This letter was most likely written by either a member of Gen. Simon B. Buckner’s staff while he commanded the District of West Louisiana in October 1864. The author may have been supporting Buckner in either a military or a civilian capacity. What is clear is that the author’s daughter—named Ruth—was severely ill and receiving treatment in the form of medical “blistering” and the administration of calomel and tartar emetics.
Headquarters, District of West Louisiana
October 3rd 1864
My dear Mother,
As I promised yesterday by cousin I would write you each day while our daring Ruth was so ill. I cannot say much today to encourage or console except that the Dr. says she is no more which you would think encouraging if you had seen her yesterday. She has burned her throat twice quite severely which of course has done her good. He is giving her small doses of calomel & tartar emetic one & two hours apart, he applied a blister plaster from one ear to the other or rather clear around her throat & she has one of the sorest blisters I ever saw. I fancy there is some change for the better but Ma, she is a very sick child. She is in truly a critical condition and ______. I would not write you this Ma but I feel it a duty. Besides I intend to write to you each day and any change that takes place I will write you promptly and you see you will not be kept in suspense more than one day at a time unless the couriers do not deliver letters promptly. I just asked Ruth if I should tell you that she loved you. She bowed her little head and whispered yes. She breathes very hard but still has plenty of strength and gets up to take her medicine. She is very good and notices everything of importance.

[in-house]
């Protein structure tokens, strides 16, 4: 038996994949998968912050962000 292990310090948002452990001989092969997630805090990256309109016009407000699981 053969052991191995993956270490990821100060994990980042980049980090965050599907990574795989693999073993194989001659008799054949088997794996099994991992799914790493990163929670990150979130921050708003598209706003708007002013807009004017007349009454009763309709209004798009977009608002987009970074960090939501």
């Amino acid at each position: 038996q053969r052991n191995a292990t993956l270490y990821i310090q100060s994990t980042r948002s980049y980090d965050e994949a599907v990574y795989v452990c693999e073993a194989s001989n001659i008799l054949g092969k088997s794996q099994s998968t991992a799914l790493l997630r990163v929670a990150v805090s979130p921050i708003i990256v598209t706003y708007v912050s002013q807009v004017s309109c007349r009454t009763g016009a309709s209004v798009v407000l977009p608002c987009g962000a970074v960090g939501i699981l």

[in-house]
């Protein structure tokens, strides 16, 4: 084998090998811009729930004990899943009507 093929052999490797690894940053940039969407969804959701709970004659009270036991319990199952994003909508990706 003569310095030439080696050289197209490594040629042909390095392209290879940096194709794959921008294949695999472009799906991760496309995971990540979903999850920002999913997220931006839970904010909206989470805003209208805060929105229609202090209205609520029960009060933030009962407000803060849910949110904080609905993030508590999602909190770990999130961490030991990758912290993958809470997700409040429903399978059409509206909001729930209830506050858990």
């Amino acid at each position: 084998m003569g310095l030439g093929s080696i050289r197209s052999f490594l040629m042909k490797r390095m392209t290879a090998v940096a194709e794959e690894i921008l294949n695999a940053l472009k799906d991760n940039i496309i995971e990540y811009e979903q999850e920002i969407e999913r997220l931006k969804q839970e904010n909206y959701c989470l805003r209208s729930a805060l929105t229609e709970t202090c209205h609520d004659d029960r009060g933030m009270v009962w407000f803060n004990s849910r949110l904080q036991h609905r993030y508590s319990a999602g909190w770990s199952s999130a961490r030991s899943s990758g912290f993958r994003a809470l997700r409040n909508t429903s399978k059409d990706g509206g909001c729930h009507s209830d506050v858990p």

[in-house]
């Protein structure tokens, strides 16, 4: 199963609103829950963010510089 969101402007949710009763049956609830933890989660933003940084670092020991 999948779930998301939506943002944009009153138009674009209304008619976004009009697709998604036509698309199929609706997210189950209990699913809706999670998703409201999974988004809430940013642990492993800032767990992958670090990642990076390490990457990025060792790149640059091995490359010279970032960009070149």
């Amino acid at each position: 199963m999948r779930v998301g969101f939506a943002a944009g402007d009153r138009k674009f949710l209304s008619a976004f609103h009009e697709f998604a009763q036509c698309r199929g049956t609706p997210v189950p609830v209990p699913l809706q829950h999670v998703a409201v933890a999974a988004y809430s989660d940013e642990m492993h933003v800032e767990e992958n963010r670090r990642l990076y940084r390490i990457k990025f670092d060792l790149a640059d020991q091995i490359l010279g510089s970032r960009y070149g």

Mrs. & Dr. [John Pintard] Davidson, ¹ stayed all night last night. Mother Lacy comes tonight. Every attention is given.
General [Simon B.] Buckner has given orders to the Medical Department to furnish in everything requisite. Of course we cannot tell when we will come home. It may be several days before we can tell what is to be her fate. And we will not leave this Dr. while there is danger.
We know you are lonely & want to get to you. Always wishing your happiness, I am dear Ma your affectionate son, — Harlon J___
Please send my letter to Phelps & Co. & get their receipt for it that I may know from them that it reached its destination, — H
The Dr. says she is a little better.
¹ Dr. John Pintard Davidson (1812-1890) was married to Laurette Jenetta Ker (1814-1865).